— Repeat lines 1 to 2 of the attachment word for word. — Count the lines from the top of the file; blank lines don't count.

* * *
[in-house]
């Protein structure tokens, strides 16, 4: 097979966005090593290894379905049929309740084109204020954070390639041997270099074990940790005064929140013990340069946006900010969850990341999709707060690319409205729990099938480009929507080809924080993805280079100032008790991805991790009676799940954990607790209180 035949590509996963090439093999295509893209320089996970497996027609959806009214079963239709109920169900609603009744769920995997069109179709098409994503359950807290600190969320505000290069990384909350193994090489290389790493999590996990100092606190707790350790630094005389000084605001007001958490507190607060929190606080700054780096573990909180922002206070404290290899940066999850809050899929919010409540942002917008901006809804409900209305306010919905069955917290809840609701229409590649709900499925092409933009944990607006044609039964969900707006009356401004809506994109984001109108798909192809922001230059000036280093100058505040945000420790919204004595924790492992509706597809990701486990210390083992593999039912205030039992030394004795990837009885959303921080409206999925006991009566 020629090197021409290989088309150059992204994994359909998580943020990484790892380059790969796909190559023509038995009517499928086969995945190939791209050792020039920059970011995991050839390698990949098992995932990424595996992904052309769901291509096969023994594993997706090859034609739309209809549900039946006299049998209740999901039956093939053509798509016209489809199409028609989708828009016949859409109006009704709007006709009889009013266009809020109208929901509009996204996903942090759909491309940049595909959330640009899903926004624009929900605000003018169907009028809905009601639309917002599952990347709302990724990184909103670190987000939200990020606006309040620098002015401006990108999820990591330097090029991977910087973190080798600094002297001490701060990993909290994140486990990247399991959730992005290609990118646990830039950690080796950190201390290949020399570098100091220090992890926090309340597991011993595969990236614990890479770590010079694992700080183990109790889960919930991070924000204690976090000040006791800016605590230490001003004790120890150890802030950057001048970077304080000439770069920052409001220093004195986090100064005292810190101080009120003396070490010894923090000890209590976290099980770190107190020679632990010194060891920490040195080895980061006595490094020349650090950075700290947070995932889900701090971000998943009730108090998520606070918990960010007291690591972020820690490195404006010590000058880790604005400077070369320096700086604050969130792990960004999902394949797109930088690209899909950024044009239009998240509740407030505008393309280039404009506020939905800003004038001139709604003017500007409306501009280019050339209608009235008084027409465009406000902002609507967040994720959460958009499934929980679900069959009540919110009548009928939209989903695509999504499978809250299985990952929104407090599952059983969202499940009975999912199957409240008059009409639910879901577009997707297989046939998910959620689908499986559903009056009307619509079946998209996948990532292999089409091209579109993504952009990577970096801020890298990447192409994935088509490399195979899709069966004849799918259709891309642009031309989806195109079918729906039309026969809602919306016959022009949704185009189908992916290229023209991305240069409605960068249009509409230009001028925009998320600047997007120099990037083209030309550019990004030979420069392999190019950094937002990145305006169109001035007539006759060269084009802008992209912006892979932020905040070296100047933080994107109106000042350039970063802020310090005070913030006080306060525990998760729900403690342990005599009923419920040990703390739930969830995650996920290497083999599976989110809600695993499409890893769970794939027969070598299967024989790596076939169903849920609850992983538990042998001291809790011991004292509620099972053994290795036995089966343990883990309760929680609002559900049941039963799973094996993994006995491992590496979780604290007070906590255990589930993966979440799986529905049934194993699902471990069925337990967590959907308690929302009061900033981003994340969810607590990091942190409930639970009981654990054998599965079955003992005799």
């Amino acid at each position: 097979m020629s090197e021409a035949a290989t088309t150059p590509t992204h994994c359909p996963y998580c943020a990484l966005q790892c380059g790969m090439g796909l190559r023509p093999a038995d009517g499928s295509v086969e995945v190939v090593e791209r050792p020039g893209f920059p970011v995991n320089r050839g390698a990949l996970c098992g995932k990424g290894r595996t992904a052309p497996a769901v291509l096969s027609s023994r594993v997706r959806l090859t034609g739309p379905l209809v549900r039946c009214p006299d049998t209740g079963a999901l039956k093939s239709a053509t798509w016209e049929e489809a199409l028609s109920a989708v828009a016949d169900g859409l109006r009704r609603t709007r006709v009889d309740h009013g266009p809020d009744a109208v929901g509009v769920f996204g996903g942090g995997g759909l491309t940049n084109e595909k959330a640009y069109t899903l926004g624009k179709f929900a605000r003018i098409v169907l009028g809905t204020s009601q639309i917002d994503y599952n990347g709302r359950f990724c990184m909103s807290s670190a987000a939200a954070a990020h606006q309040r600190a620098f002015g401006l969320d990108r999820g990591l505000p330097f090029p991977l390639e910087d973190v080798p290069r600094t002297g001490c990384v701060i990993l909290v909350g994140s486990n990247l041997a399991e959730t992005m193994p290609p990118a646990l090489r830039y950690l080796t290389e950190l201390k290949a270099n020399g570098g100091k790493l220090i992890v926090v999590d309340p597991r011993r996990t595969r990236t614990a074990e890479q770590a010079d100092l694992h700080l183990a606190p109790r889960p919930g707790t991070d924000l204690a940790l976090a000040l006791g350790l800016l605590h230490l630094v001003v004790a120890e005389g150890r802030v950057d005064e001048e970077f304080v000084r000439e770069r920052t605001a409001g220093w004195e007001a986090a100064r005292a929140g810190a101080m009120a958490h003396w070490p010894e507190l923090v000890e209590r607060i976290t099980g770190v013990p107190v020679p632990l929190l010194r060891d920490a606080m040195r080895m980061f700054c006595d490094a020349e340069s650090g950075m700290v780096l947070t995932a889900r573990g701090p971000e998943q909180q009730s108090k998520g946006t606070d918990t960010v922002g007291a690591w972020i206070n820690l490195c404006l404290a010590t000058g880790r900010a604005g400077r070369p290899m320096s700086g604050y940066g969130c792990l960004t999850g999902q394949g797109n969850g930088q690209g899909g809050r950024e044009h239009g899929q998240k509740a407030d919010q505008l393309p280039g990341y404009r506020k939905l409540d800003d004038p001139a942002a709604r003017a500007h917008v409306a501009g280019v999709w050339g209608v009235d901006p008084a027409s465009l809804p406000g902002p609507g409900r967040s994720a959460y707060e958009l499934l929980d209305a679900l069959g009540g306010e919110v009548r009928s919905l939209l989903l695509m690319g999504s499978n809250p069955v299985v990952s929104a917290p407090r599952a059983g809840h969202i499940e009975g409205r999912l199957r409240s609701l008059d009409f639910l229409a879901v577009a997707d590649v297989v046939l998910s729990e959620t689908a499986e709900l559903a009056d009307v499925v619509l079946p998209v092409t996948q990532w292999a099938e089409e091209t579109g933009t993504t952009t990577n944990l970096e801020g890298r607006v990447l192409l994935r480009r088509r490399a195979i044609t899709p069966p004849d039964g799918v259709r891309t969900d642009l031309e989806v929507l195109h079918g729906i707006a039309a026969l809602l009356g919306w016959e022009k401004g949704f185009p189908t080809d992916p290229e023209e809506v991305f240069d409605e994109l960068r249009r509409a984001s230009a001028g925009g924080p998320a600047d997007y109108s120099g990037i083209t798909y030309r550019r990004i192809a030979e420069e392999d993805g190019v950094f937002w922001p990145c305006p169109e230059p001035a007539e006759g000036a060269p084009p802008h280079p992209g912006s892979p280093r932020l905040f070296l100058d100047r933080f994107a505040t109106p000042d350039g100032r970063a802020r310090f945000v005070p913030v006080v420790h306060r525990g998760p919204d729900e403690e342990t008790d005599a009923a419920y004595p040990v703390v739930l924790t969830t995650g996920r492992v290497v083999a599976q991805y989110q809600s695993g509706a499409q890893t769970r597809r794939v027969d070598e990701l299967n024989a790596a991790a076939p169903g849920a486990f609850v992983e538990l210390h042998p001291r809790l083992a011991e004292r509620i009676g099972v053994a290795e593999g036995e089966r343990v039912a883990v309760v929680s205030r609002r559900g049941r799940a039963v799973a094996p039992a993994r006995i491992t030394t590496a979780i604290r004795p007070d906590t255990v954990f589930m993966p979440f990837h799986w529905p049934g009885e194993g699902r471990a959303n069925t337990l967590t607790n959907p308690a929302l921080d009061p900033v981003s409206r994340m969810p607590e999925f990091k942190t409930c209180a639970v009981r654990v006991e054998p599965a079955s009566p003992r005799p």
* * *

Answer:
[in-house]
């Protein structure tokens, strides 16, 4: 097979966005090593290894379905049929309740084109204020954070390639041997270099074990940790005064929140013990340069946006900010969850990341999709707060690319409205729990099938480009929507080809924080993805280079100032008790991805991790009676799940954990607790209180 035949590509996963090439093999295509893209320089996970497996027609959806009214079963239709109920169900609603009744769920995997069109179709098409994503359950807290600190969320505000290069990384909350193994090489290389790493999590996990100092606190707790350790630094005389000084605001007001958490507190607060929190606080700054780096573990909180922002206070404290290899940066999850809050899929919010409540942002917008901006809804409900209305306010919905069955917290809840609701229409590649709900499925092409933009944990607006044609039964969900707006009356401004809506994109984001109108798909192809922001230059000036280093100058505040945000420790919204004595924790492992509706597809990701486990210390083992593999039912205030039992030394004795990837009885959303921080409206999925006991009566 020629090197021409290989088309150059992204994994359909998580943020990484790892380059790969796909190559023509038995009517499928086969995945190939791209050792020039920059970011995991050839390698990949098992995932990424595996992904052309769901291509096969023994594993997706090859034609739309209809549900039946006299049998209740999901039956093939053509798509016209489809199409028609989708828009016949859409109006009704709007006709009889009013266009809020109208929901509009996204996903942090759909491309940049595909959330640009899903926004624009929900605000003018169907009028809905009601639309917002599952990347709302990724990184909103670190987000939200990020606006309040620098002015401006990108999820990591330097090029991977910087973190080798600094002297001490701060990993909290994140486990990247399991959730992005290609990118646990830039950690080796950190201390290949020399570098100091220090992890926090309340597991011993595969990236614990890479770590010079694992700080183990109790889960919930991070924000204690976090000040006791800016605590230490001003004790120890150890802030950057001048970077304080000439770069920052409001220093004195986090100064005292810190101080009120003396070490010894923090000890209590976290099980770190107190020679632990010194060891920490040195080895980061006595490094020349650090950075700290947070995932889900701090971000998943009730108090998520606070918990960010007291690591972020820690490195404006010590000058880790604005400077070369320096700086604050969130792990960004999902394949797109930088690209899909950024044009239009998240509740407030505008393309280039404009506020939905800003004038001139709604003017500007409306501009280019050339209608009235008084027409465009406000902002609507967040994720959460958009499934929980679900069959009540919110009548009928939209989903695509999504499978809250299985990952929104407090599952059983969202499940009975999912199957409240008059009409639910879901577009997707297989046939998910959620689908499986559903009056009307619509079946998209996948990532292999089409091209579109993504952009990577970096801020890298990447192409994935088509490399195979899709069966004849799918259709891309642009031309989806195109079918729906039309026969809602919306016959022009949704185009189908992916290229023209991305240069409605960068249009509409230009001028925009998320600047997007120099990037083209030309550019990004030979420069392999190019950094937002990145305006169109001035007539006759060269084009802008992209912006892979932020905040070296100047933080994107109106000042350039970063802020310090005070913030006080306060525990998760729900403690342990005599009923419920040990703390739930969830995650996920290497083999599976989110809600695993499409890893769970794939027969070598299967024989790596076939169903849920609850992983538990042998001291809790011991004292509620099972053994290795036995089966343990883990309760929680609002559900049941039963799973094996993994006995491992590496979780604290007070906590255990589930993966979440799986529905049934194993699902471990069925337990967590959907308690929302009061900033981003994340969810607590990091942190409930639970009981654990054998599965079955003992005799």